Some will say “look at what happened to Paris last week, what difference would it have made?” Unfortunately, the difference lies elsewhere; it isn’t which country was bombed or where this or that isolated incident occurs; the glitch is flagrant on days when our cities are safe from terrorists, it’s in our garbage crisis, our electricity cuts, our lack of decent hospitalisation and retirement plans…the difference is everywhere. The French government, no matter how flawed it can be, still remembers its role; the people first and foremost. Our governments have failed us, we have failed our country, and although we pride ourselves in our ability to live through every horrible situation we’ve ever been put through, our lives here aren’t examples of health; our country is sick and the marching bands could keep celebrating till dawn, they still wouldn’t be celebrating anything substantial.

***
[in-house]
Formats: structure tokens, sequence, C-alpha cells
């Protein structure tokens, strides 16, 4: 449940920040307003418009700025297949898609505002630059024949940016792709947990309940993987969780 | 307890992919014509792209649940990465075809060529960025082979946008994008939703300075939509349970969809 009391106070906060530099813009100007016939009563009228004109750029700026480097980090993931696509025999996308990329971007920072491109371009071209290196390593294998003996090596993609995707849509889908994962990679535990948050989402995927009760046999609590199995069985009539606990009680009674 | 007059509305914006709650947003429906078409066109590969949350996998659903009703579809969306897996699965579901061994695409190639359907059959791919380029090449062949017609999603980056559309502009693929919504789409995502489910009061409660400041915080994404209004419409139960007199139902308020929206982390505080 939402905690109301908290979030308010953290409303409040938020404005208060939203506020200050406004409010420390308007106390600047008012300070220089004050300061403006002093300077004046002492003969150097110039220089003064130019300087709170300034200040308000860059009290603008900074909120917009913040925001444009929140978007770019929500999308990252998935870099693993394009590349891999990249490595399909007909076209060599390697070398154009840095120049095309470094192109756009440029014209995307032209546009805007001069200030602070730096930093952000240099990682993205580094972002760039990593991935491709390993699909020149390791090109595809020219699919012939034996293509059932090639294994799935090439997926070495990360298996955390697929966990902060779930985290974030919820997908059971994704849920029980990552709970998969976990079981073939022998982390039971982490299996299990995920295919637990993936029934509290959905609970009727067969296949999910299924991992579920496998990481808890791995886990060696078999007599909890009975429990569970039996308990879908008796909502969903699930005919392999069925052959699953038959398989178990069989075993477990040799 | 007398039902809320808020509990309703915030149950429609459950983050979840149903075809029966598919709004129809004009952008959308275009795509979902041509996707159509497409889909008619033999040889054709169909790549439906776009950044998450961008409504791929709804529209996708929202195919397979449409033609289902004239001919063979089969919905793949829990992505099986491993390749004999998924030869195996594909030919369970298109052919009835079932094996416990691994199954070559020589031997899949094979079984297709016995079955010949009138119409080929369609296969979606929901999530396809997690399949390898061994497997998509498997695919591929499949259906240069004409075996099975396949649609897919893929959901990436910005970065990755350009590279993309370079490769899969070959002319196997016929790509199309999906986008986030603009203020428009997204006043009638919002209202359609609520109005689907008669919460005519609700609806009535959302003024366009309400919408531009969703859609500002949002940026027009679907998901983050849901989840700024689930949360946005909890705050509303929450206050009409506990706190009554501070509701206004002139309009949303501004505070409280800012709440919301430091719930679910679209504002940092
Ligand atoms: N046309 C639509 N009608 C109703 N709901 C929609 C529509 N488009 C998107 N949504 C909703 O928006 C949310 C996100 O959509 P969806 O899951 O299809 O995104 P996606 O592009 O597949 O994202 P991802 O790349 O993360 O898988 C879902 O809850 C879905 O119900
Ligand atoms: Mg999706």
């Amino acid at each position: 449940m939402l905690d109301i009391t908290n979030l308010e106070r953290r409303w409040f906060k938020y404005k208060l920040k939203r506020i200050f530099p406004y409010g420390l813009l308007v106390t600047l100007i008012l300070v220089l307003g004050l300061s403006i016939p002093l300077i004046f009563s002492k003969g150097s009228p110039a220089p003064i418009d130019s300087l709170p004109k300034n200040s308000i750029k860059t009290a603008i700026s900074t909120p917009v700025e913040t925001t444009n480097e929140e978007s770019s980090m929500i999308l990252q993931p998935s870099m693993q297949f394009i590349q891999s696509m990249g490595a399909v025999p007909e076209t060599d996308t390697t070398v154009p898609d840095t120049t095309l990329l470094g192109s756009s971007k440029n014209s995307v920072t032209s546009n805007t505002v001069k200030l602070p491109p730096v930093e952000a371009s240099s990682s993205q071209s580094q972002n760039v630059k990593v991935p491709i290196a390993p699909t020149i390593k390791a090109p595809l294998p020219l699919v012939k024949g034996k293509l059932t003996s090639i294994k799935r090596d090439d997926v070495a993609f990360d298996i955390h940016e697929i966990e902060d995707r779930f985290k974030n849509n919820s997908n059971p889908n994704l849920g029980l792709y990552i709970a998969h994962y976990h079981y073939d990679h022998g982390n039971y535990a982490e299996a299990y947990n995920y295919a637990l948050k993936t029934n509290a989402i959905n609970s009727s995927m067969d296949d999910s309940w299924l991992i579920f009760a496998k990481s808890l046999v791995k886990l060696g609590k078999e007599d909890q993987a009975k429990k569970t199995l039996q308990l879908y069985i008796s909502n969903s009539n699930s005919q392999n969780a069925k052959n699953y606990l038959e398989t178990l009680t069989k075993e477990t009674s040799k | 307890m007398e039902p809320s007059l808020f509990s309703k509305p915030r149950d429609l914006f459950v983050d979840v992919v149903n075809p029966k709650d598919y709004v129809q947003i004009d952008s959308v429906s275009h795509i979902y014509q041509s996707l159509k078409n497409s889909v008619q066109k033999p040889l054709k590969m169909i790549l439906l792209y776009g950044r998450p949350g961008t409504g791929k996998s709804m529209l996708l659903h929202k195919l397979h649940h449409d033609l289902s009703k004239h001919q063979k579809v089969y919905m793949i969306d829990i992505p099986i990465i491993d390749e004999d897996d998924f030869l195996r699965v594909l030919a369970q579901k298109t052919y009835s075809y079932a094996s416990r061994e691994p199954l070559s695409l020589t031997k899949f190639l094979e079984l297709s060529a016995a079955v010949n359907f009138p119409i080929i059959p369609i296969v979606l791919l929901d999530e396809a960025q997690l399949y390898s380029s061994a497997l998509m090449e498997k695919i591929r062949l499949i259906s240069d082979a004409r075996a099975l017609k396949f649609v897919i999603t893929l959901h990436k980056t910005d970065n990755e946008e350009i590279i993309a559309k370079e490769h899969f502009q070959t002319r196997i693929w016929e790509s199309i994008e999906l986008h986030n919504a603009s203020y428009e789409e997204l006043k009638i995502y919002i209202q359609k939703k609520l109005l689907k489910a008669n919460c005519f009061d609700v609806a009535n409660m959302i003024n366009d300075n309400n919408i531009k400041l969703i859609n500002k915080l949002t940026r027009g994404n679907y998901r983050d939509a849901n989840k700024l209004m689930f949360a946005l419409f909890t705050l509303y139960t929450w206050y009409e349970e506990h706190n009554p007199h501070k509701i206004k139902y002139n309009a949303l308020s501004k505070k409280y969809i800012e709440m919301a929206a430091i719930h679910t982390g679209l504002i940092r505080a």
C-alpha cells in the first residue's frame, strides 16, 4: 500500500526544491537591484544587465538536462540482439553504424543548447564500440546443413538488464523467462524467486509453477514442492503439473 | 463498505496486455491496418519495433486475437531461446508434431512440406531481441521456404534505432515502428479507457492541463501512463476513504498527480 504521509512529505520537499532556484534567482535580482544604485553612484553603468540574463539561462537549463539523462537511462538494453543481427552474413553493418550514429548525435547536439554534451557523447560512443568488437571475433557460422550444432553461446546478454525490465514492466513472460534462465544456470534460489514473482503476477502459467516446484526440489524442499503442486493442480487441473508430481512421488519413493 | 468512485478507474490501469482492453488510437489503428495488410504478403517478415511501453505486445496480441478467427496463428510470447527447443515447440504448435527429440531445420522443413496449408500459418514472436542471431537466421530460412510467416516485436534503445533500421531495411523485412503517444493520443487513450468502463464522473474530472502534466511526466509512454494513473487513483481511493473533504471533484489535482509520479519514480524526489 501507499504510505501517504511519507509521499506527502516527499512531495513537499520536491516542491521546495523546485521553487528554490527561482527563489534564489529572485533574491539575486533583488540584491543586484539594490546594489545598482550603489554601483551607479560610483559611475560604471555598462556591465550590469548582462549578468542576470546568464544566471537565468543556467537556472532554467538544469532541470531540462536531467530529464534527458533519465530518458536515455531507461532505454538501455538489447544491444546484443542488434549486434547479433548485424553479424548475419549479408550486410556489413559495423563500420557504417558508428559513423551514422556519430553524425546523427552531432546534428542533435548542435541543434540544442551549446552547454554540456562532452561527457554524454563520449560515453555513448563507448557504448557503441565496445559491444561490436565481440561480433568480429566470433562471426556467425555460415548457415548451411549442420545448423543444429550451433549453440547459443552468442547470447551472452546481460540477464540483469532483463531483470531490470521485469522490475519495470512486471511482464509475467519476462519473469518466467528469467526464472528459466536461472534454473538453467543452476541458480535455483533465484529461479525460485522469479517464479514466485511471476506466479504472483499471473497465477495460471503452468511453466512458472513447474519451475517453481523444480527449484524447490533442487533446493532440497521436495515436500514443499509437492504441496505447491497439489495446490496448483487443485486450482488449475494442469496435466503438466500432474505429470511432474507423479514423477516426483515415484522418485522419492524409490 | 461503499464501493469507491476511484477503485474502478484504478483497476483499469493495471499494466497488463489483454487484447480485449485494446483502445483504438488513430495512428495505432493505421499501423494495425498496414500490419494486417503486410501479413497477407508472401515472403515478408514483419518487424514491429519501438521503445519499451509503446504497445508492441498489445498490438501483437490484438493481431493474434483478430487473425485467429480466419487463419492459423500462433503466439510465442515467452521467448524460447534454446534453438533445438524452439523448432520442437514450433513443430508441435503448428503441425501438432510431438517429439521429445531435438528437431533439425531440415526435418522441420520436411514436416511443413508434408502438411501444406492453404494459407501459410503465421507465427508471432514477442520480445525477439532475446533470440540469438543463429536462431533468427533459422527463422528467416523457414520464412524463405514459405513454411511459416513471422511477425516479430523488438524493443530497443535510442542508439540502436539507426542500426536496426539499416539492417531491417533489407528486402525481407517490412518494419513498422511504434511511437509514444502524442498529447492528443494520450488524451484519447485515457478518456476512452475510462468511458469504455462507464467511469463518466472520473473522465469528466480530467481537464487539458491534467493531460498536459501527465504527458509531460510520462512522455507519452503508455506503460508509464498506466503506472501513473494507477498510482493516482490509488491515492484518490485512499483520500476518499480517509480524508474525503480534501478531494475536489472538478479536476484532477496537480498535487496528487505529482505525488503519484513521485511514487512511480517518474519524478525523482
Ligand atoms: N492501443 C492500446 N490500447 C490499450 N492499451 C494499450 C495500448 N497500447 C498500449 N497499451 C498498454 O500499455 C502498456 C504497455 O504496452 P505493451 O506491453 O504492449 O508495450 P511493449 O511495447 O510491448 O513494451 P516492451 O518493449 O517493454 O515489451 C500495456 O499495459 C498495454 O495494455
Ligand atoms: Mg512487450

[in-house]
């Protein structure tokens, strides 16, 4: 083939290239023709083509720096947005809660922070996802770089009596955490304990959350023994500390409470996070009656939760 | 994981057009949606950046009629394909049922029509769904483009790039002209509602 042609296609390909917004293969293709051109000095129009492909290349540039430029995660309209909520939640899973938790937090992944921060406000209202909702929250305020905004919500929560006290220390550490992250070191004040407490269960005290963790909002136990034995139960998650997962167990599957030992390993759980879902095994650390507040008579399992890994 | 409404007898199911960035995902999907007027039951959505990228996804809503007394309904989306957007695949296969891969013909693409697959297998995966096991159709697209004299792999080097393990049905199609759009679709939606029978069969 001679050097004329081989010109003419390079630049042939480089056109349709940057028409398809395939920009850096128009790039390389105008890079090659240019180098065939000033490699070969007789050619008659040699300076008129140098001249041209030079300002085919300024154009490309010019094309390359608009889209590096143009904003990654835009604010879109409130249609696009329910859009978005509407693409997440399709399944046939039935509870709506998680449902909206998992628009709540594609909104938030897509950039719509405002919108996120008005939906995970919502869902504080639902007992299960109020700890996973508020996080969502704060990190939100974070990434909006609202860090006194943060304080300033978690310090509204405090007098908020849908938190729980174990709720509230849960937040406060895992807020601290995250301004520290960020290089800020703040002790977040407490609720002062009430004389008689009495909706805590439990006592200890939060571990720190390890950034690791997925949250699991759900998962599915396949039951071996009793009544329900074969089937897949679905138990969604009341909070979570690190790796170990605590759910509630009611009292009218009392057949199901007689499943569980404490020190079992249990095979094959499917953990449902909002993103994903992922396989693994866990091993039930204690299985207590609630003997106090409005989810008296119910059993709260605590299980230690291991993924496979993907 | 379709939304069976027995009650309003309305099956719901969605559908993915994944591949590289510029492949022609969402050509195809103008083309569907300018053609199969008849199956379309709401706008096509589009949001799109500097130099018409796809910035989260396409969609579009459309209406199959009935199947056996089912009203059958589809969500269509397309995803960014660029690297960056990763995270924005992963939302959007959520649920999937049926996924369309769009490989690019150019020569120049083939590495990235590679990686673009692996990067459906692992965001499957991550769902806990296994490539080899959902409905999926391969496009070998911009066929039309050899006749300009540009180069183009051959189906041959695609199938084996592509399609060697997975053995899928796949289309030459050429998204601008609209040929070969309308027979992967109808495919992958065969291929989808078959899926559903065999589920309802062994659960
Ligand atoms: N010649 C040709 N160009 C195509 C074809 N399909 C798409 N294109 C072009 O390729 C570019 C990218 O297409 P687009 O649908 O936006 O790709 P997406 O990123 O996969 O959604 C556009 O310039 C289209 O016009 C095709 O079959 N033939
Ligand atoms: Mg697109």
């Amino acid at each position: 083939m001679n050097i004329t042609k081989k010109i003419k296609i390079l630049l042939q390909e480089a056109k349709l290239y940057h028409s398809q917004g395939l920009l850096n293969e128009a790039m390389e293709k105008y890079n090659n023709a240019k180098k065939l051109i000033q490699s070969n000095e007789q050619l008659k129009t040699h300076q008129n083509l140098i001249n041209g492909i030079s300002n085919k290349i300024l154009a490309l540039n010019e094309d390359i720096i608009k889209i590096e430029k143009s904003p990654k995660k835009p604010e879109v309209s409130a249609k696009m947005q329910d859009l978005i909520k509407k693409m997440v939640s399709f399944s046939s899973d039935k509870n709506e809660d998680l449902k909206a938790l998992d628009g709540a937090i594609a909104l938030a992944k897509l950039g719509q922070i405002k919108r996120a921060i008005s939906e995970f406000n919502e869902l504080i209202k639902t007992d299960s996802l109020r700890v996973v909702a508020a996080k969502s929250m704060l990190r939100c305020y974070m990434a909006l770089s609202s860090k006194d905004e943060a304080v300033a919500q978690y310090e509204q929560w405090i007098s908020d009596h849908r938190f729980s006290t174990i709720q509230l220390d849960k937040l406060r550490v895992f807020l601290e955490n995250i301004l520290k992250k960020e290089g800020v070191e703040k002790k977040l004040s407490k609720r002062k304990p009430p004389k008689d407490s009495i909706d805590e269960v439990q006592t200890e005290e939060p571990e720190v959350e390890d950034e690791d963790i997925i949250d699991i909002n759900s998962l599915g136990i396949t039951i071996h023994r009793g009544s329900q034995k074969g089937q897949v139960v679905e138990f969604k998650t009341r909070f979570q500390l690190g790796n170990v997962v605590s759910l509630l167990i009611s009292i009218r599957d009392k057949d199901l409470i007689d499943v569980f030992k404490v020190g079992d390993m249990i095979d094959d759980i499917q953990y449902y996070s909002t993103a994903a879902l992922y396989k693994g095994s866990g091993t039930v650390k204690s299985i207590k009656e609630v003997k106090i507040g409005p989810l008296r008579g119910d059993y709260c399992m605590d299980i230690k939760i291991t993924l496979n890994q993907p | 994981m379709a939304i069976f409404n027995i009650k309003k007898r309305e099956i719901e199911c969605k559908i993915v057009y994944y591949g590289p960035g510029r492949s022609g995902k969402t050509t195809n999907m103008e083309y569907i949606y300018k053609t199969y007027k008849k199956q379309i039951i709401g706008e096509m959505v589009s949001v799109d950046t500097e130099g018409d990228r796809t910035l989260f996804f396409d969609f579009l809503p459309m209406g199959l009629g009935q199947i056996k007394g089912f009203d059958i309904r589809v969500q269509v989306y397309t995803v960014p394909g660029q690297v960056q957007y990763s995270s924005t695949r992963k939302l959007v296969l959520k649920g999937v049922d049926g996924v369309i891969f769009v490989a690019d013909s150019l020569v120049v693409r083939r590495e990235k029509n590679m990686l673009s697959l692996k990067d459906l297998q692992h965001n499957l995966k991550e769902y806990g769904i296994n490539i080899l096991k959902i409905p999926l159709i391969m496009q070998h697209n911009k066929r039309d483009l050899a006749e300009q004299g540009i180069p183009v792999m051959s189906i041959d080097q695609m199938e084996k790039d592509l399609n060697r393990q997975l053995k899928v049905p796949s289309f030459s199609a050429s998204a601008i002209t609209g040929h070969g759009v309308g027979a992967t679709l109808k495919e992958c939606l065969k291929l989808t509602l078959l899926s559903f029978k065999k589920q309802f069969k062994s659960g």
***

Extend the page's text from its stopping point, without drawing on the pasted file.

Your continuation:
I sigh deeply as I type these words, as I notice we deem occupation more blissful than heroically-claimed freedom. The French mandate was ill-fated, but our present doesn’t feel much brighter; we took out a poisoned needle and stuck a contaminated syringe in its place.
So happy independence day Lebanon, whatever that means, and cheers to the day we’ll be independent from our vain victories.